(Some thoughts from our webmaster, Jason Crane.)
Rahsaan Roland Kirk would have turned 83 earlier this month. He left us far too soon, but he also bequeathed to us an amazing collection of performances that people will be returning to for as long as people listen to music.
My appreciation of Rahsaan has deepened over the years. I first started paying attention to him about 20 years ago when I was living in Japan and saw some concert footage of one of his shows. Like anyone would be, I was immediately taken aback by the sheer amount of music he could make at one time with multiple horns, flutes, gongs, and more. As he stood there in his cool clothes and cool hat and sunglasses, he looked every inch the jazz wizard, conjuring sounds from another plane.
Later, when I was running a jazz radio station in Rochester, NY, two of my volunteer DJs were big Rahsaan fans and often played him on the show they hosted together. By then it was less about the visual spectacle and more about the sheer force of his playing. Listening to things like the live versions of “Volunteered Slavery” would take my breath away. Every time I’d think he’d hit the climax of the song, Rahsaan found another stairway to a higher heaven.
Starting on his birthday earlier this month, I listened to Rahsaan’s entire recorded output, studio and live recordings, in chronological order. It was an eye-opening experience, or more like a third-eye-opening experience. Rahsaan’s between-song patter in the live shows says it all. He recognized all kinds of black music as having worth, and ascribed that same worth to black people themselves. And he celebrated all of it, from the compositions of John Coltrane to the soul and R&B hits of the day. Rahsaan was the whole picture: a musician whose deep belief in the interconnectedness of all things poured out of him through his many instruments.
If you’ve never listened to Rahsaan, there are many great entry points, though I think the album Blacknuss would be my suggested beginning.
And finally, I recorded my own little tribute to Rahsaan on his birthday. I hope this isn’t self-serving, but I can tell you that it’s heartfelt. Bright moments!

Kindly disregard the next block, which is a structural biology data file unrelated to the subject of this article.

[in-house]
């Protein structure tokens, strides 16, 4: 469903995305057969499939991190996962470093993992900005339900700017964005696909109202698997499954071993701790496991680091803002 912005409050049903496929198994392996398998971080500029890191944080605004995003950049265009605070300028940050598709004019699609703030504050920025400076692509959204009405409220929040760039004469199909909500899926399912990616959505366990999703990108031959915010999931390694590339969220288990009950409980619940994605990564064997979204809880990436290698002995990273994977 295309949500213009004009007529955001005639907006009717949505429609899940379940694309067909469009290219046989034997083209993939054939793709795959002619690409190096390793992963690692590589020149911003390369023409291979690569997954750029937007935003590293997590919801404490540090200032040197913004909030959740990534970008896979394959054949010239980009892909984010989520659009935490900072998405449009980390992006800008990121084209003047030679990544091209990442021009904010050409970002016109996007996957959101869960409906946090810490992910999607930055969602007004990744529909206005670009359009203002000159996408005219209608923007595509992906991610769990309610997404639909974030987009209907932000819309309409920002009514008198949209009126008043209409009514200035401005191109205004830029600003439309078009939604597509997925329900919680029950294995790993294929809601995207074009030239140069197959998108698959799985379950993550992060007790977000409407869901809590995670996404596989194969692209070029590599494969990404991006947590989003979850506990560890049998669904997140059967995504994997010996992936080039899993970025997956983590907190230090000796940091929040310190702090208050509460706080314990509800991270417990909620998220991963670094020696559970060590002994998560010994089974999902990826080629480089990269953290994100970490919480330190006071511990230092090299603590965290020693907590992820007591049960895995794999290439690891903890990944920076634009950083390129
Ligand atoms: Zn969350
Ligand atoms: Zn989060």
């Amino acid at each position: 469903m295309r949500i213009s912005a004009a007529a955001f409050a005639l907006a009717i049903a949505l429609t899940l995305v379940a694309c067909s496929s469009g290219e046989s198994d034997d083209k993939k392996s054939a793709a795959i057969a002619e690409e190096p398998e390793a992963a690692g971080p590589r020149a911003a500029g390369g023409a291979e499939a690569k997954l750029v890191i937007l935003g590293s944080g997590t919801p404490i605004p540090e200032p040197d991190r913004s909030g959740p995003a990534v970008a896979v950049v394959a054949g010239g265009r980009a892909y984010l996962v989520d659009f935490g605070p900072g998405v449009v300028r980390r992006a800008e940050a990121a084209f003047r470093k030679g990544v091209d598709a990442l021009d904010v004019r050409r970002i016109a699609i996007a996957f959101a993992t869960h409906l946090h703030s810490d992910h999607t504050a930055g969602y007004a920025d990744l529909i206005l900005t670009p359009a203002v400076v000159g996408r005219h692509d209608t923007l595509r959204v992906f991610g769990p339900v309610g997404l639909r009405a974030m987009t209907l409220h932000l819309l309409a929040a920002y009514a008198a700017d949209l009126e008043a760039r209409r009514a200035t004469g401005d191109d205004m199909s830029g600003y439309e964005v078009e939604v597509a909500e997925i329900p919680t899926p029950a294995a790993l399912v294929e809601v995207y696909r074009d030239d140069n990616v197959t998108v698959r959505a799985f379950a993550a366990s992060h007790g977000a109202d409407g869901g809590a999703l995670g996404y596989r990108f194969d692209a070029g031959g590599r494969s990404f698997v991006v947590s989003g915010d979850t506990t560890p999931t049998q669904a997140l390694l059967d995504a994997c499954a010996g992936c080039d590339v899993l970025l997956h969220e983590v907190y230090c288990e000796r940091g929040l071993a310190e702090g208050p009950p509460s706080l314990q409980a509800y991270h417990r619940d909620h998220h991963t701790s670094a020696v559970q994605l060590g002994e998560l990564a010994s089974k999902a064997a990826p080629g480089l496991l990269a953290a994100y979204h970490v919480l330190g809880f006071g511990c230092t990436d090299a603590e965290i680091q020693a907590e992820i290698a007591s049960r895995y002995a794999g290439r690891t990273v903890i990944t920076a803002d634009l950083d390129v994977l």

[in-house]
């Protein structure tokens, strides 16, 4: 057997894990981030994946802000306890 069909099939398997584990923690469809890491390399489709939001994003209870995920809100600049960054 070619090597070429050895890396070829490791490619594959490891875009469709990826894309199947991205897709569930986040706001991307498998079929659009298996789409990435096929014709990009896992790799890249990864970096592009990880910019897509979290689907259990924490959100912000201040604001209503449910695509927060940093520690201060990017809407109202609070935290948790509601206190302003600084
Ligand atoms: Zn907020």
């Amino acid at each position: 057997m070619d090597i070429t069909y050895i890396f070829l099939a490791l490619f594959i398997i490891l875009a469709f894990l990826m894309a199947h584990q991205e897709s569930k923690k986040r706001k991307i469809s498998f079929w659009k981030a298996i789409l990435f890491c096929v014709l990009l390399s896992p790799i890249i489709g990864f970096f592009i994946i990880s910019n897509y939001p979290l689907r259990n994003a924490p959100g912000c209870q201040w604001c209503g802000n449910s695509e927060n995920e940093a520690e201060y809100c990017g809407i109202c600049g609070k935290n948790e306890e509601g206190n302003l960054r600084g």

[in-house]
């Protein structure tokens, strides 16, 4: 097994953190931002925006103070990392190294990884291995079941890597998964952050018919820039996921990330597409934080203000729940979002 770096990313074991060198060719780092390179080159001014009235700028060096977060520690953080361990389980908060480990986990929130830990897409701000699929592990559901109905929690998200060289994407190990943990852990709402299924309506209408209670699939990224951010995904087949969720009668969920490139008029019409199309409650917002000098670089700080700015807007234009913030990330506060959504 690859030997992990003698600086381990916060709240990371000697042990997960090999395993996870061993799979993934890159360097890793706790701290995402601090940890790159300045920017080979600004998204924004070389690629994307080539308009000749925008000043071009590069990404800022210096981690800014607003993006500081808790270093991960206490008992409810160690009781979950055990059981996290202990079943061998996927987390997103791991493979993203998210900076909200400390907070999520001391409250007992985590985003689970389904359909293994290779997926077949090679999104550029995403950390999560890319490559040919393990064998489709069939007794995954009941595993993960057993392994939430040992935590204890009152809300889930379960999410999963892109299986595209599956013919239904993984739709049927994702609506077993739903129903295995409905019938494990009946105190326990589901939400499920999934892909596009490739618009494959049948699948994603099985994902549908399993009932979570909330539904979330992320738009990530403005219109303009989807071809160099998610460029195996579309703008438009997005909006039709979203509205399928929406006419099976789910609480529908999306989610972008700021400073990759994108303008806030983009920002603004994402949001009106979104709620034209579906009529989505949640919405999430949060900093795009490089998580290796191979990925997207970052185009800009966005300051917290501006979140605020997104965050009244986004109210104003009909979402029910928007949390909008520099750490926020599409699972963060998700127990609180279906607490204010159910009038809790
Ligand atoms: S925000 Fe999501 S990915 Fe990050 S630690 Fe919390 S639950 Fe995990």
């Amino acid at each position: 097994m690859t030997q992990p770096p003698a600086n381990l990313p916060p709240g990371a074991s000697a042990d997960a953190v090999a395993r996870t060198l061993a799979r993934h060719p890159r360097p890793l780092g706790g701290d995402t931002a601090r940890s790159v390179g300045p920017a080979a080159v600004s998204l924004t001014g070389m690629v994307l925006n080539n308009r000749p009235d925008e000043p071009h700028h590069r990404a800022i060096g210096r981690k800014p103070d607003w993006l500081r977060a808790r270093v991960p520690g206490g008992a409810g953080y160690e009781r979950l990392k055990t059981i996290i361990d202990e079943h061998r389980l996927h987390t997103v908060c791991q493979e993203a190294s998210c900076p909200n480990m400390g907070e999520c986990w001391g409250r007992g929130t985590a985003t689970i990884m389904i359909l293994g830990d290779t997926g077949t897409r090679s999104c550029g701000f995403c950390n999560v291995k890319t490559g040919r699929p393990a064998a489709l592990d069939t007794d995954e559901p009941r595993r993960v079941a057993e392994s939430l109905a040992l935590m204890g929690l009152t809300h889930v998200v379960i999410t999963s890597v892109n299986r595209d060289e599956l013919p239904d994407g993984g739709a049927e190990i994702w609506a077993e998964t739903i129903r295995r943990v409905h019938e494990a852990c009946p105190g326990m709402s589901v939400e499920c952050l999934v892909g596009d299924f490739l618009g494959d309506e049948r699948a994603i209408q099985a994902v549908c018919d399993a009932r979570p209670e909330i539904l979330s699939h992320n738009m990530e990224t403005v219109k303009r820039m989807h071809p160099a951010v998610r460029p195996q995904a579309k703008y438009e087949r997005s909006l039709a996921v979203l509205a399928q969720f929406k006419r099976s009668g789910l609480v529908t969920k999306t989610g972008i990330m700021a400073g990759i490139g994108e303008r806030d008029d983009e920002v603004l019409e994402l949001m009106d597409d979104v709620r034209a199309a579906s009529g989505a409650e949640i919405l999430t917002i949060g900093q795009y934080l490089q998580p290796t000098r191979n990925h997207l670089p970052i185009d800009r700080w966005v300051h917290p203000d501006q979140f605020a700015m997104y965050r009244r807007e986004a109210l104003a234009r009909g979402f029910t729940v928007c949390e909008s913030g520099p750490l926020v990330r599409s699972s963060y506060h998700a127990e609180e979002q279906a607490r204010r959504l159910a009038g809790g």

Yeah, thanks for this great reminder of RRK and Bright Moments! A fitting tribute all around. I don’t remember the first time I heard Rahsaan, but I do remember a friend lending me the Charles Mingus record he played on, “Oh Yeah.” That combination was just as magical as any. And, yeah, who could not be taken by the sheer energy of Kirk? My appreciation of him has deepened over the years, too, as I occasionally binge on the records of his I do have. Though seriously overlooked by many, he was one of the towering saxophone players of the music by any measures. That he also covered all of Black music just indicates what a complete musician he was, and the video here of “Volunteered Slavery” gives us some idea of what his energy in person must have been like. All of his recorded output, huh? Man, that is tempting to dive into, if only what I can lay my hands on now.
I have to point out the local band that plays Kirk’s (and Mingus’) music, the aptly named “Bright Moments,” who played August 6 at the Outpost in Cambridge. The listing:
Monday 6 August @ Outpost, 8:30pm $10 or b/o
Bright Moments with
John Licata – trombone
Bob Drinkwater – reeds
Bob McCloskey – reeds
John Horner- piano
Dave Gold – bass
Tom Goodkind – drums
PLAYING THE MUSIC OF RAHSAAN ROLAND KIRK AND CHARLES MINGUS
Hope you can join us for a swingin’ evening.
Bob Drinkwater even plays tenor & soprano simultaneously. Thanks again for this tribute and reminder. Time to go seek some Bright Moments!
Sorry for the delay in replying, Scott. Thanks for your thoughts on RRK.